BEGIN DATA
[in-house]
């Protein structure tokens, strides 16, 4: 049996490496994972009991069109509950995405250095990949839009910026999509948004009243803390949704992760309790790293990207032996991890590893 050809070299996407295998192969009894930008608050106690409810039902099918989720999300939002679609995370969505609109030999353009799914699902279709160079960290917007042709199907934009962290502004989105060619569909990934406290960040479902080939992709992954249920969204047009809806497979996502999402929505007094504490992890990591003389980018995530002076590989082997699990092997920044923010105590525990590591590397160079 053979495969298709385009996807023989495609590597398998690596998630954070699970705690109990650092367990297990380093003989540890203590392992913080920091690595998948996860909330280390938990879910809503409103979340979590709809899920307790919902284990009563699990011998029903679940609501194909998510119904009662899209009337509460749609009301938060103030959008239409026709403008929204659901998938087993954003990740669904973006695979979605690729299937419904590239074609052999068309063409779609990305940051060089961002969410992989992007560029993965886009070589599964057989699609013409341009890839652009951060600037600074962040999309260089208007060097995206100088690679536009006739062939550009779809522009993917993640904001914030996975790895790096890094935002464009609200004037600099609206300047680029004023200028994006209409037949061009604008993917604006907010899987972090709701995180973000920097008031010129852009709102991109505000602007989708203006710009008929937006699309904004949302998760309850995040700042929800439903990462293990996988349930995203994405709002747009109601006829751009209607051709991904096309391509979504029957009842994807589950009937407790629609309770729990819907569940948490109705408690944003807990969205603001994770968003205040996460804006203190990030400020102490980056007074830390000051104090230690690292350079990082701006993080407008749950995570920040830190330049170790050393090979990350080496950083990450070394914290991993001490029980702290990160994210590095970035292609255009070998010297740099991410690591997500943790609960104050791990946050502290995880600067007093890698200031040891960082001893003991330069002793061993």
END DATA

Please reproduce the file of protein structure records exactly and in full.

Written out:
[in-house]
């Protein structure tokens, strides 16, 4: 049996490496994972009991069109509950995405250095990949839009910026999509948004009243803390949704992760309790790293990207032996991890590893 050809070299996407295998192969009894930008608050106690409810039902099918989720999300939002679609995370969505609109030999353009799914699902279709160079960290917007042709199907934009962290502004989105060619569909990934406290960040479902080939992709992954249920969204047009809806497979996502999402929505007094504490992890990591003389980018995530002076590989082997699990092997920044923010105590525990590591590397160079 053979495969298709385009996807023989495609590597398998690596998630954070699970705690109990650092367990297990380093003989540890203590392992913080920091690595998948996860909330280390938990879910809503409103979340979590709809899920307790919902284990009563699990011998029903679940609501194909998510119904009662899209009337509460749609009301938060103030959008239409026709403008929204659901998938087993954003990740669904973006695979979605690729299937419904590239074609052999068309063409779609990305940051060089961002969410992989992007560029993965886009070589599964057989699609013409341009890839652009951060600037600074962040999309260089208007060097995206100088690679536009006739062939550009779809522009993917993640904001914030996975790895790096890094935002464009609200004037600099609206300047680029004023200028994006209409037949061009604008993917604006907010899987972090709701995180973000920097008031010129852009709102991109505000602007989708203006710009008929937006699309904004949302998760309850995040700042929800439903990462293990996988349930995203994405709002747009109601006829751009209607051709991904096309391509979504029957009842994807589950009937407790629609309770729990819907569940948490109705408690944003807990969205603001994770968003205040996460804006203190990030400020102490980056007074830390000051104090230690690292350079990082701006993080407008749950995570920040830190330049170790050393090979990350080496950083990450070394914290991993001490029980702290990160994210590095970035292609255009070998010297740099991410690591997500943790609960104050791990946050502290995880600067007093890698200031040891960082001893003991330069002793061993």